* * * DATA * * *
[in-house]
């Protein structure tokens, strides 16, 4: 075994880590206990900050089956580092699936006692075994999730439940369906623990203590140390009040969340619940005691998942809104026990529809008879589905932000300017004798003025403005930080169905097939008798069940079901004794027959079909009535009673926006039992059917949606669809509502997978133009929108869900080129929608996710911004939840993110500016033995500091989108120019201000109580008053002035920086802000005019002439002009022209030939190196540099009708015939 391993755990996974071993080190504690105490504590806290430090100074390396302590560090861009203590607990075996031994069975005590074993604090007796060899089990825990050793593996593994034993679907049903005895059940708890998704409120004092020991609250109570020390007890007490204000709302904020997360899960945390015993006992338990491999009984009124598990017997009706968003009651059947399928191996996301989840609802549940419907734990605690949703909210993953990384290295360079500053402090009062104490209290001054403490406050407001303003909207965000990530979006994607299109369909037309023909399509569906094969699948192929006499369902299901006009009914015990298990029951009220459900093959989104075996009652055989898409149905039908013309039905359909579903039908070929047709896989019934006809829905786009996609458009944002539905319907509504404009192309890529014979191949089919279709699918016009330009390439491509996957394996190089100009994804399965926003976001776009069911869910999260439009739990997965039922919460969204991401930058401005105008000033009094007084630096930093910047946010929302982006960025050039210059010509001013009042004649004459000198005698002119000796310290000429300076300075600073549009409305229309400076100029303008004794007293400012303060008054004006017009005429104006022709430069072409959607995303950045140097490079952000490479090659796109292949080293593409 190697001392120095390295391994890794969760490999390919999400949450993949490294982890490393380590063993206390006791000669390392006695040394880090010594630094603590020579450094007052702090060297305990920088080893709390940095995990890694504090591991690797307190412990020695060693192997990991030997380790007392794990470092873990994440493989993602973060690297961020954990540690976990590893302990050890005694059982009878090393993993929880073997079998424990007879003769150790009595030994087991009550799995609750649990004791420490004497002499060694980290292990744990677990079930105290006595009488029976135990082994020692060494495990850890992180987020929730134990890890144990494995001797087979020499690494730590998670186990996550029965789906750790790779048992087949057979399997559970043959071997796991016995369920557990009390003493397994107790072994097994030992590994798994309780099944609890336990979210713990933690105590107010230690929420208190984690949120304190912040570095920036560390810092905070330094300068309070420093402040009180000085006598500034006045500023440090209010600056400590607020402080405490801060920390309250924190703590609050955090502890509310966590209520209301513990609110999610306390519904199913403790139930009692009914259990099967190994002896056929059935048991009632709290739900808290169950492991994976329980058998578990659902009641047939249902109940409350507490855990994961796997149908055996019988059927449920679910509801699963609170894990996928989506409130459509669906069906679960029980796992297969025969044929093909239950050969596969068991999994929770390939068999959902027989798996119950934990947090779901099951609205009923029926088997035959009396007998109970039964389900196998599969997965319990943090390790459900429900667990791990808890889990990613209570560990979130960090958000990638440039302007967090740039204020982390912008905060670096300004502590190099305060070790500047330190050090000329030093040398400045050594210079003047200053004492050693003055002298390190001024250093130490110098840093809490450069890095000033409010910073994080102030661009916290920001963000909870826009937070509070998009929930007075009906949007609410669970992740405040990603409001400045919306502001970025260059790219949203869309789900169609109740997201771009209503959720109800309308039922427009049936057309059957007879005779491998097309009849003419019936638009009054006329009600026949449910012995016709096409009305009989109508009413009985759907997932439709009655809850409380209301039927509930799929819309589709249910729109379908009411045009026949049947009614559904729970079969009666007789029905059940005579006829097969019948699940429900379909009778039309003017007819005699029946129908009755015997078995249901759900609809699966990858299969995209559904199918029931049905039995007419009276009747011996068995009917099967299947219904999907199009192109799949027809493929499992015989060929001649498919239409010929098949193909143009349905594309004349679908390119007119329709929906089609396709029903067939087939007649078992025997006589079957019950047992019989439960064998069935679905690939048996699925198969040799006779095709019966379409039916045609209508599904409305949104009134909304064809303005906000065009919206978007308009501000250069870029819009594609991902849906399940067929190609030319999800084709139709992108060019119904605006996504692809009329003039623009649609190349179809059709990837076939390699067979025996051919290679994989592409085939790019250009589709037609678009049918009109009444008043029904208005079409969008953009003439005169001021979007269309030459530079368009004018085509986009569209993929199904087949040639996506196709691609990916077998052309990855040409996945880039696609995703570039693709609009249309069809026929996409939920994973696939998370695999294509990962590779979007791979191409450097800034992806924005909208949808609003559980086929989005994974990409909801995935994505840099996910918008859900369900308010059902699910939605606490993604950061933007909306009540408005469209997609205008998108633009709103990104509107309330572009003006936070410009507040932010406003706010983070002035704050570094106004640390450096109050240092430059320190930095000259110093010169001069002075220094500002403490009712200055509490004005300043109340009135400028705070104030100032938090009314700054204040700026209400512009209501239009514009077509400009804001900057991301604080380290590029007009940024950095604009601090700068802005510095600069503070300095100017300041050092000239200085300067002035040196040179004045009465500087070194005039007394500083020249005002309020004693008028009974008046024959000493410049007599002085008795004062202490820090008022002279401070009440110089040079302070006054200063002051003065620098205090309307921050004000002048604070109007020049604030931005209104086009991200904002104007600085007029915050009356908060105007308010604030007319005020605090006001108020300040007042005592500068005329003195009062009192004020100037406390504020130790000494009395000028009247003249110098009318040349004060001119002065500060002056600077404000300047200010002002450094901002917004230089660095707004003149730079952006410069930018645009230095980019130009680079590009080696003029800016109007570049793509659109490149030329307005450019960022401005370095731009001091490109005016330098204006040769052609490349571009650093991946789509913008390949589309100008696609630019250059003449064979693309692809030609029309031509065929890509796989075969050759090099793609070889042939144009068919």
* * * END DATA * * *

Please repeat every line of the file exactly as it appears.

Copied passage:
[in-house]
């Protein structure tokens, strides 16, 4: 075994880590206990900050089956580092699936006692075994999730439940369906623990203590140390009040969340619940005691998942809104026990529809008879589905932000300017004798003025403005930080169905097939008798069940079901004794027959079909009535009673926006039992059917949606669809509502997978133009929108869900080129929608996710911004939840993110500016033995500091989108120019201000109580008053002035920086802000005019002439002009022209030939190196540099009708015939 391993755990996974071993080190504690105490504590806290430090100074390396302590560090861009203590607990075996031994069975005590074993604090007796060899089990825990050793593996593994034993679907049903005895059940708890998704409120004092020991609250109570020390007890007490204000709302904020997360899960945390015993006992338990491999009984009124598990017997009706968003009651059947399928191996996301989840609802549940419907734990605690949703909210993953990384290295360079500053402090009062104490209290001054403490406050407001303003909207965000990530979006994607299109369909037309023909399509569906094969699948192929006499369902299901006009009914015990298990029951009220459900093959989104075996009652055989898409149905039908013309039905359909579903039908070929047709896989019934006809829905786009996609458009944002539905319907509504404009192309890529014979191949089919279709699918016009330009390439491509996957394996190089100009994804399965926003976001776009069911869910999260439009739990997965039922919460969204991401930058401005105008000033009094007084630096930093910047946010929302982006960025050039210059010509001013009042004649004459000198005698002119000796310290000429300076300075600073549009409305229309400076100029303008004794007293400012303060008054004006017009005429104006022709430069072409959607995303950045140097490079952000490479090659796109292949080293593409 190697001392120095390295391994890794969760490999390919999400949450993949490294982890490393380590063993206390006791000669390392006695040394880090010594630094603590020579450094007052702090060297305990920088080893709390940095995990890694504090591991690797307190412990020695060693192997990991030997380790007392794990470092873990994440493989993602973060690297961020954990540690976990590893302990050890005694059982009878090393993993929880073997079998424990007879003769150790009595030994087991009550799995609750649990004791420490004497002499060694980290292990744990677990079930105290006595009488029976135990082994020692060494495990850890992180987020929730134990890890144990494995001797087979020499690494730590998670186990996550029965789906750790790779048992087949057979399997559970043959071997796991016995369920557990009390003493397994107790072994097994030992590994798994309780099944609890336990979210713990933690105590107010230690929420208190984690949120304190912040570095920036560390810092905070330094300068309070420093402040009180000085006598500034006045500023440090209010600056400590607020402080405490801060920390309250924190703590609050955090502890509310966590209520209301513990609110999610306390519904199913403790139930009692009914259990099967190994002896056929059935048991009632709290739900808290169950492991994976329980058998578990659902009641047939249902109940409350507490855990994961796997149908055996019988059927449920679910509801699963609170894990996928989506409130459509669906069906679960029980796992297969025969044929093909239950050969596969068991999994929770390939068999959902027989798996119950934990947090779901099951609205009923029926088997035959009396007998109970039964389900196998599969997965319990943090390790459900429900667990791990808890889990990613209570560990979130960090958000990638440039302007967090740039204020982390912008905060670096300004502590190099305060070790500047330190050090000329030093040398400045050594210079003047200053004492050693003055002298390190001024250093130490110098840093809490450069890095000033409010910073994080102030661009916290920001963000909870826009937070509070998009929930007075009906949007609410669970992740405040990603409001400045919306502001970025260059790219949203869309789900169609109740997201771009209503959720109800309308039922427009049936057309059957007879005779491998097309009849003419019936638009009054006329009600026949449910012995016709096409009305009989109508009413009985759907997932439709009655809850409380209301039927509930799929819309589709249910729109379908009411045009026949049947009614559904729970079969009666007789029905059940005579006829097969019948699940429900379909009778039309003017007819005699029946129908009755015997078995249901759900609809699966990858299969995209559904199918029931049905039995007419009276009747011996068995009917099967299947219904999907199009192109799949027809493929499992015989060929001649498919239409010929098949193909143009349905594309004349679908390119007119329709929906089609396709029903067939087939007649078992025997006589079957019950047992019989439960064998069935679905690939048996699925198969040799006779095709019966379409039916045609209508599904409305949104009134909304064809303005906000065009919206978007308009501000250069870029819009594609991902849906399940067929190609030319999800084709139709992108060019119904605006996504692809009329003039623009649609190349179809059709990837076939390699067979025996051919290679994989592409085939790019250009589709037609678009049918009109009444008043029904208005079409969008953009003439005169001021979007269309030459530079368009004018085509986009569209993929199904087949040639996506196709691609990916077998052309990855040409996945880039696609995703570039693709609009249309069809026929996409939920994973696939998370695999294509990962590779979007791979191409450097800034992806924005909208949808609003559980086929989005994974990409909801995935994505840099996910918008859900369900308010059902699910939605606490993604950061933007909306009540408005469209997609205008998108633009709103990104509107309330572009003006936070410009507040932010406003706010983070002035704050570094106004640390450096109050240092430059320190930095000259110093010169001069002075220094500002403490009712200055509490004005300043109340009135400028705070104030100032938090009314700054204040700026209400512009209501239009514009077509400009804001900057991301604080380290590029007009940024950095604009601090700068802005510095600069503070300095100017300041050092000239200085300067002035040196040179004045009465500087070194005039007394500083020249005002309020004693008028009974008046024959000493410049007599002085008795004062202490820090008022002279401070009440110089040079302070006054200063002051003065620098205090309307921050004000002048604070109007020049604030931005209104086009991200904002104007600085007029915050009356908060105007308010604030007319005020605090006001108020300040007042005592500068005329003195009062009192004020100037406390504020130790000494009395000028009247003249110098009318040349004060001119002065500060002056600077404000300047200010002002450094901002917004230089660095707004003149730079952006410069930018645009230095980019130009680079590009080696003029800016109007570049793509659109490149030329307005450019960022401005370095731009001091490109005016330098204006040769052609490349571009650093991946789509913008390949589309100008696609630019250059003449064979693309692809030609029309031509065929890509796989075969050759090099793609070889042939144009068919």